Growth in population, industrialization and urbanization severely impacts the water resources. Many processes in industries make more use of water than their counterparts; eg. power generation, textiles and garments, beverages, car-wash businesses, construction, refueling areas etc. Plus, additional water resources are necessary to fulfill worker’s demands of drinking and sanitation within the industrial vicinity. Hence, it makes complete sense to opt for alternatives for harnessing water and one such way of using the raindrops to their full potential is – rainwater harvesting (RWH).
There are states and cities in India which mandate rainwater storage and have legislations for the same. These constitute Ahmedabad, Bangalore, Chennai, Kerala, Port Blair etc. In Himachal Pradesh, all commercial and institutional buildings, industrial facilities etc., existing or coming up and have a plinth area of more than 1000 square meters should have rainwater storage facilities commensurate with the size of the roof area.
Let us first talk about its ROI (opting for such systems becomes easy when one has idea of its benefits). In most of the cases, a system becomes viable when it offers a greater ROI as the investments and expenses incurred by a business are massive. Owners of the business can see visible benefits such as:
- Direct cost-savings on lengthy water bills
- Availability of freshwater cuts down carbon footprints by saving power used in freshwater processing
- Catchment areas in commercial centers can collect and store water to be used in times of shortage.
- Water recycling systems receive better quality water; thereby increase their shelf life.
- Harvested rainwater is soft, thus it minimizes the cycles of filtration.
While the basic structure remains the same for a commercial rainwater harvesting system, the difference only lies in the size of such systems. (Mentioned in the figure 1.1). With the water demand increase in the industries and offices, the number and capacity of the harvested water tanks can increase accordingly.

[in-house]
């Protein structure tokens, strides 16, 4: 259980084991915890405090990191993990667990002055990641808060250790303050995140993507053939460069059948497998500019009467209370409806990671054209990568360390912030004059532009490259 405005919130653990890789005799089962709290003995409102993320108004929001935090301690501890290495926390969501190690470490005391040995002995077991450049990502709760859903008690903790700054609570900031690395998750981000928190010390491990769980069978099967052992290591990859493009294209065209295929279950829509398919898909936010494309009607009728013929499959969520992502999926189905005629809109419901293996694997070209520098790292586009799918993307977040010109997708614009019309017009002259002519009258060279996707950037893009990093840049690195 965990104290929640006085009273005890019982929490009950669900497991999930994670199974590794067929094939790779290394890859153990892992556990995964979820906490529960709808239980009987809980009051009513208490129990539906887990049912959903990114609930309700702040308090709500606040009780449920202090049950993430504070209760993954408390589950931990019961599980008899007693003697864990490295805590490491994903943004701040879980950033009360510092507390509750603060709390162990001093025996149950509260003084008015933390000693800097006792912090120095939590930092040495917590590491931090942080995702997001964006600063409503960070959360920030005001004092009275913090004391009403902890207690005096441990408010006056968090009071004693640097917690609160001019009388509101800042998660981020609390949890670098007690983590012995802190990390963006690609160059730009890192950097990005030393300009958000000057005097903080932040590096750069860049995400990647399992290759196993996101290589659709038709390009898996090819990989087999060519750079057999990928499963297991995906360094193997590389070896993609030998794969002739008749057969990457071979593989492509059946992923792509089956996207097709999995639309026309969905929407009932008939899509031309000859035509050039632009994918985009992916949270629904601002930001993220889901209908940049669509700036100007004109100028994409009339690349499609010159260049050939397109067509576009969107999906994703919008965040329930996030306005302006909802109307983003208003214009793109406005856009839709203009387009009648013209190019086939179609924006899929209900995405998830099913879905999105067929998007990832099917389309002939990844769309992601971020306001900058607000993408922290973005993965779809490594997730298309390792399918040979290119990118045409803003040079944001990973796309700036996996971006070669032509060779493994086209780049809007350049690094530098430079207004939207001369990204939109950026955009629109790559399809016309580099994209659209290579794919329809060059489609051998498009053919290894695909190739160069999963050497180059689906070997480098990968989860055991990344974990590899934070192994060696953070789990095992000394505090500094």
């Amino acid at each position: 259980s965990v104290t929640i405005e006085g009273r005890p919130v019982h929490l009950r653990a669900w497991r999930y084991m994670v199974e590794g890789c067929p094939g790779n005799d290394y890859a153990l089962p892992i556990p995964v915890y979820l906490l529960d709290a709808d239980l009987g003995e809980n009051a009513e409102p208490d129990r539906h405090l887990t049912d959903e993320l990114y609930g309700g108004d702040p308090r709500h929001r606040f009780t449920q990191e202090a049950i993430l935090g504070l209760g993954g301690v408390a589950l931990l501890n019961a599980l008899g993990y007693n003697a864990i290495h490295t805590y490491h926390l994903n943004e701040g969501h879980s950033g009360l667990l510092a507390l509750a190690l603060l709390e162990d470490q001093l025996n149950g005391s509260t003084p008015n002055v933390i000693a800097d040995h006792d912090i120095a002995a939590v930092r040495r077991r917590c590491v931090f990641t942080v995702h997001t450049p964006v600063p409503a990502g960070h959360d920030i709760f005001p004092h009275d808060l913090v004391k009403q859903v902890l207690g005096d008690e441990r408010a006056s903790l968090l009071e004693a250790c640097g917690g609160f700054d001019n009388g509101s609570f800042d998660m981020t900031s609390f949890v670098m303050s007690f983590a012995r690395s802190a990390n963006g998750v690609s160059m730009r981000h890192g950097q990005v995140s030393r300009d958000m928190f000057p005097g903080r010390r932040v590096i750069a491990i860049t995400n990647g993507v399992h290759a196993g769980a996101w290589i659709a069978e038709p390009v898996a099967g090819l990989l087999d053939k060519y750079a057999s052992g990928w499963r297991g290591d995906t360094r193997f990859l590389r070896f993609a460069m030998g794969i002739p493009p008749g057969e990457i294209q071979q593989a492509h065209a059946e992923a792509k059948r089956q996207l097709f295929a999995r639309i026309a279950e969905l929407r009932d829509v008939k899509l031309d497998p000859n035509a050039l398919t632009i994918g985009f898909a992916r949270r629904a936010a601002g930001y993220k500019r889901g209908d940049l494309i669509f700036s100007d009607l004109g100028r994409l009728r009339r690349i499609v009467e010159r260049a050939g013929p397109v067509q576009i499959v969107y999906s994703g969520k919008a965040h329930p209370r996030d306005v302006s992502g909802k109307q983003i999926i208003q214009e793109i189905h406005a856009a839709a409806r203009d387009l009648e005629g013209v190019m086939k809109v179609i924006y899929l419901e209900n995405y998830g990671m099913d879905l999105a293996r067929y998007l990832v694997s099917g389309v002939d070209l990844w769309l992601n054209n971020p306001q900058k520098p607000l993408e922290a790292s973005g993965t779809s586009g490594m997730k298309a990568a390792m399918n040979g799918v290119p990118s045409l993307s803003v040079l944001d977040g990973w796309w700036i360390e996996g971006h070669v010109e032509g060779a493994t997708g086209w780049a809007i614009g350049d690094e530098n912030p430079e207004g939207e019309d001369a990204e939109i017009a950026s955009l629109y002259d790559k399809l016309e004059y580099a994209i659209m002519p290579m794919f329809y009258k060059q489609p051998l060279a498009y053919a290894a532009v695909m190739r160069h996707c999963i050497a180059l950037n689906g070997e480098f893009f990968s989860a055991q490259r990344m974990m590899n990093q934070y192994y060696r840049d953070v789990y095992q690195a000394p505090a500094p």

To consider rainwater harvesting in your industry, here are some key steps.
Companies can undertake initiatives that can benefit the general public as well. The Guardian mentions a unique initiative by the company Vodafone, which has used billboards for storing rainwater. This isn’t a ‘within an industrial vicinity’ system, but a boon to the drought-hit village of Pimpri Sandas, in Pune. They have designed their billboards in such a fashion that they help the rural farmers use rainwater for farming. The billboards are fitted with tanks, and harvest rainwater. When the tanks are full, sensors detect and alert the collection teams who then transport rainwater to the farmers.
Such systems have been traditionally used to water the garden in homes in the past. Now, as new technologies emerge, we can expect to see more innovation in rainwater harvesting arena and make the most of our dwindling water resources. It is the need to conserve the offerings of nature, for our own sustenance. The first step towards this is practicing this type of harnessing at an individual and industrial level. As legislations are being passed on for these very purposes, it is time that everyone contributes their bit.
Image courtesy: Taken from flickr- Aqua Mechanical, Closeup female hands under the stream of splashing water – skin care concept, accessed on 5 August 2019, 11:20 IST https://www.flickr.com/photos/aquamech-utah/24445245113